When women are faced with treatment options and must decide among them, it is immensely helpful to be able to talk to other women who already have faced similar choices and are willing to talk about the results of their decisions, she said. “We have a proprietary database that tracks this, so we can make very tailored matches, and it is all facilitated by trained social workers.”

In other words, Sharsheret combines the power of analytics with personal connections.

The links go in both directions, she said. As women’s circumstances change — if the cancer recurs, or if other life events cause them to rethink their choices — they can move from giving advice to receiving it, and then back again. The chain goes in both directions.

The peer support network is only one of the organization’s many programs, Ms. Silber said. “We have 12 programs that are available to everyone in any stage of cancer — and of life. If you have a strong family history of cancer, or a BRCA mutation, Sharsheret has a program for you. If you are newly diagnosed, or if you are a survivor diagnosed 12 years ago, we have a program for you.”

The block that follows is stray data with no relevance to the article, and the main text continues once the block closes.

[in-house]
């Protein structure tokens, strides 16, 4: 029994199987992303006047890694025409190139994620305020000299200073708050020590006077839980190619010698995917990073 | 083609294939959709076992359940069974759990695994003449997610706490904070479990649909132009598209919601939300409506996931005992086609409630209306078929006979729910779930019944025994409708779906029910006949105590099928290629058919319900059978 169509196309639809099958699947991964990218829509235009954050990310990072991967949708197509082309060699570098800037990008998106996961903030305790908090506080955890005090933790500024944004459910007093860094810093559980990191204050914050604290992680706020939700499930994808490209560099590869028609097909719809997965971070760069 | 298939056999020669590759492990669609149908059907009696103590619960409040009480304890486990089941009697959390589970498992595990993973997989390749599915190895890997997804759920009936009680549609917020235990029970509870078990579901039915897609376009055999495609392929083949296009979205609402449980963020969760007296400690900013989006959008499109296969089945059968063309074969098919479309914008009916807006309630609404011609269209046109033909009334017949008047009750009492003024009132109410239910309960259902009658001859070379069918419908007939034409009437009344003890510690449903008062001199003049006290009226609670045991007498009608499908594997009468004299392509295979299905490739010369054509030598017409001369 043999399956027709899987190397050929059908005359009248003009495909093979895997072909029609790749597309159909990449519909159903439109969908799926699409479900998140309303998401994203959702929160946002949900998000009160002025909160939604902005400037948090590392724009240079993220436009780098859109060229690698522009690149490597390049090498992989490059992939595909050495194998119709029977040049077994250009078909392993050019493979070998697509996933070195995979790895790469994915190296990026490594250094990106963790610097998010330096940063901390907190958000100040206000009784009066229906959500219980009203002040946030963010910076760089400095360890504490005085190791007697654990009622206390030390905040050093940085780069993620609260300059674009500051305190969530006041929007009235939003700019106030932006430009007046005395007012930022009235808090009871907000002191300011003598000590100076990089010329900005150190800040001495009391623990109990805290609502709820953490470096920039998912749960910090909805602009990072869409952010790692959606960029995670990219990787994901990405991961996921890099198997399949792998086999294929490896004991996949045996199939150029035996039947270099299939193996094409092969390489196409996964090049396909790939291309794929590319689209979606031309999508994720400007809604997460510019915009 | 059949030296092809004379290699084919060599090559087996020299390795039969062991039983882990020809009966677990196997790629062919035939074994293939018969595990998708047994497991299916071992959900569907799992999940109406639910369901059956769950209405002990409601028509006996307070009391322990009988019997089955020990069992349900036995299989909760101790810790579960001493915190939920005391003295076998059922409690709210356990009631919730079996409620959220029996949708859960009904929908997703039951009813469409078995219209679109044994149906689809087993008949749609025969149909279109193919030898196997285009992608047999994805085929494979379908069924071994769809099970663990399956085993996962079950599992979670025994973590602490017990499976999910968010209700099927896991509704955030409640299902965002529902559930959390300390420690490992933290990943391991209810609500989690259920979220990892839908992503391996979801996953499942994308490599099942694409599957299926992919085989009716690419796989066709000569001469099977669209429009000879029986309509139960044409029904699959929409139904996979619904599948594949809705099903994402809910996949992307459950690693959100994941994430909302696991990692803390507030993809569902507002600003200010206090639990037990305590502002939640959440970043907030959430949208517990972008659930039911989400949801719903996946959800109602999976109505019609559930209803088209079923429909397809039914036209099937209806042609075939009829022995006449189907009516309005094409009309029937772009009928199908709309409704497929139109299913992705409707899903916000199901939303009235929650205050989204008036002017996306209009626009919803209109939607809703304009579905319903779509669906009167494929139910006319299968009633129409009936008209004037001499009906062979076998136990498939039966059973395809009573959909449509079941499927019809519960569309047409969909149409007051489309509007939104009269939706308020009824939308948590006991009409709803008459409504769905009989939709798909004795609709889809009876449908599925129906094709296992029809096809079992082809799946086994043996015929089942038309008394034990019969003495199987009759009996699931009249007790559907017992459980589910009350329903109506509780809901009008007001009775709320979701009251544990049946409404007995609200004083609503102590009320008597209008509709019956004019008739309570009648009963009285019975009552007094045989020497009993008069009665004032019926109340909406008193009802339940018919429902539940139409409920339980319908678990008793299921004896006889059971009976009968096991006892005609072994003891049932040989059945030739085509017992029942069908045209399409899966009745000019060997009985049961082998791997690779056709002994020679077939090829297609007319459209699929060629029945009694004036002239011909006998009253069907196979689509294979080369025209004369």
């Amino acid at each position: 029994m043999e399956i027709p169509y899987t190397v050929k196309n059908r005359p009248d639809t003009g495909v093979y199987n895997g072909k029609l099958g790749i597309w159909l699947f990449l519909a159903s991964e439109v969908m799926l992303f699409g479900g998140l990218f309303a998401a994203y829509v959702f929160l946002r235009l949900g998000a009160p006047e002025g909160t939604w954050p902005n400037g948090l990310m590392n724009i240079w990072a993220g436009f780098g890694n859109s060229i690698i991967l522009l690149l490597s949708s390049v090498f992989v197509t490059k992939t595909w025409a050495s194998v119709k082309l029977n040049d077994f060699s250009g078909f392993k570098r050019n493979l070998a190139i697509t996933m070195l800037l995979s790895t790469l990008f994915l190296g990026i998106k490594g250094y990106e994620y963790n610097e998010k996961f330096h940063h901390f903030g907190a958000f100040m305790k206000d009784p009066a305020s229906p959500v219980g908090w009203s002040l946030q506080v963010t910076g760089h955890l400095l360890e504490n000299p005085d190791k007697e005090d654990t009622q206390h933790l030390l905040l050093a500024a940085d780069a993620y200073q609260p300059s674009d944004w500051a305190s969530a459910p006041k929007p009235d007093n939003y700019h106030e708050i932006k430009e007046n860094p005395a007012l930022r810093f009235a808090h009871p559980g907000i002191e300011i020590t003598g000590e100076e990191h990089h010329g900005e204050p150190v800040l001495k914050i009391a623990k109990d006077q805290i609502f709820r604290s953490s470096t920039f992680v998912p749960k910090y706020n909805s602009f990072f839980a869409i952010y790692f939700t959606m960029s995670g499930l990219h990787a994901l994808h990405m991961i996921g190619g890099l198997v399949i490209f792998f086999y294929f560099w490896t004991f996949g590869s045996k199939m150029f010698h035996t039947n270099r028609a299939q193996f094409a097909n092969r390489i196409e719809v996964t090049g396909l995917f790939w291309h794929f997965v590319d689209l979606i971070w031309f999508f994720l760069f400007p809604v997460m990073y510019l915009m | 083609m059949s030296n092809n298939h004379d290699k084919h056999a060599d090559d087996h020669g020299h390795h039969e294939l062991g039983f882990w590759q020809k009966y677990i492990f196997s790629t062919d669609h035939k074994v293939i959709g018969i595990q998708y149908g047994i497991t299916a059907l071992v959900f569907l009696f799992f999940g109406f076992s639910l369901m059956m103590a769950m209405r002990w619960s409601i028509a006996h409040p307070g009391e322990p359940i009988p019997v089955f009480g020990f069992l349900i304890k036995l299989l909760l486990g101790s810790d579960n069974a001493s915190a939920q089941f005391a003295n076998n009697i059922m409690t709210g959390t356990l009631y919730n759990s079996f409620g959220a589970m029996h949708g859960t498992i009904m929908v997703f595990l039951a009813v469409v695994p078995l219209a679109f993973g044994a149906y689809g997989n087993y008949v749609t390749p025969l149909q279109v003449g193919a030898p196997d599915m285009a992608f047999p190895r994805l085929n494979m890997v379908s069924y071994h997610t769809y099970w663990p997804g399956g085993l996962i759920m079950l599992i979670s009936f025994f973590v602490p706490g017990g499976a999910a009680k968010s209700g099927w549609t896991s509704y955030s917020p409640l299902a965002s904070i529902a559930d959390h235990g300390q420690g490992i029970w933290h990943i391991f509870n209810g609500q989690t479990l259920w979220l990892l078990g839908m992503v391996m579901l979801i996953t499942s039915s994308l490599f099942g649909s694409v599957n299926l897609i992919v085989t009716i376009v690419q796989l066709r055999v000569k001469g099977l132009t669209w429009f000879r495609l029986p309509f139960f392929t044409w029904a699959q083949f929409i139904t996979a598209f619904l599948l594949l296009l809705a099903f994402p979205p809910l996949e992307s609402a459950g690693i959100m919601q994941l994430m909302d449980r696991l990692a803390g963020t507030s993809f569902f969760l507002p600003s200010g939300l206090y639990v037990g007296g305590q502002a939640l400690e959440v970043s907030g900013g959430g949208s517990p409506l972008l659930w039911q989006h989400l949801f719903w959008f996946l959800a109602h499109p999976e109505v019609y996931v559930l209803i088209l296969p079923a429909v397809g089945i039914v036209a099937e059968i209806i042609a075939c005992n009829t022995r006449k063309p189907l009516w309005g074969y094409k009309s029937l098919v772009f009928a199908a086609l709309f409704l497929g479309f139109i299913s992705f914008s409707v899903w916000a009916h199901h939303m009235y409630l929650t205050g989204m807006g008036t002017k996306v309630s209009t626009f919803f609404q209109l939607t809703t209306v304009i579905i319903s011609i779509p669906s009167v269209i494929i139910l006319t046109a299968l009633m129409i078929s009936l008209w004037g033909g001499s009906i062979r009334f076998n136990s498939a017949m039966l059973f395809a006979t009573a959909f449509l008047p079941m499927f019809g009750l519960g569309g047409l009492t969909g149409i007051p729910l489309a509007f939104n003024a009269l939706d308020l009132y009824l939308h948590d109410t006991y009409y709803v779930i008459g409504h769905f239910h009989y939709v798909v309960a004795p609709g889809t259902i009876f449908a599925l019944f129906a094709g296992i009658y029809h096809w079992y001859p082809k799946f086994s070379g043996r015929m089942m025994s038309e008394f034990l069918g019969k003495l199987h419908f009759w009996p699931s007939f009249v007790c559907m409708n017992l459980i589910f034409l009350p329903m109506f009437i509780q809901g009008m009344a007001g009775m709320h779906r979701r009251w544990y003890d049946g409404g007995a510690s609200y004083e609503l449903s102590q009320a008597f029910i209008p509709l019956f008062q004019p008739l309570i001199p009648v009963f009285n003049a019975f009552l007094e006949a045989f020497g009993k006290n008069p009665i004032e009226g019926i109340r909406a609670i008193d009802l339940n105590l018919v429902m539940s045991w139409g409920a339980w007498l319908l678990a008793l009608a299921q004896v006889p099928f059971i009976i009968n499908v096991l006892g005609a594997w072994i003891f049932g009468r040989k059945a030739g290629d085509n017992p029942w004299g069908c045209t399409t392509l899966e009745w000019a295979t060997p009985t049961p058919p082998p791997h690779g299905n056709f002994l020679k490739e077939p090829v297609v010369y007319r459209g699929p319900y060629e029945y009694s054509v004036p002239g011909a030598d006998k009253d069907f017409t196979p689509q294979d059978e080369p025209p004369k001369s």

It does not help only the women who are diagnosed with cancer, but has programs aimed at her family — husband, children, parents — as well.

Among its programs are the kits it sends; physical objects, things that can help women and their families. Those kits are tailored for the recipients — women with children, say, not only get toys for their children, but get toys that are aimed exactly at children their children’s ages. Sometimes people need advice — Sharsheret also provides advice on such upsetting but absolutely necessary topics as financial planning for illness — but sometimes they need things. Sharsheret sends makeup and skin-care items too. It helps with wigs, as well as the emotional problems that come with chemotherapy’s often devastating effects on both hair and self-image.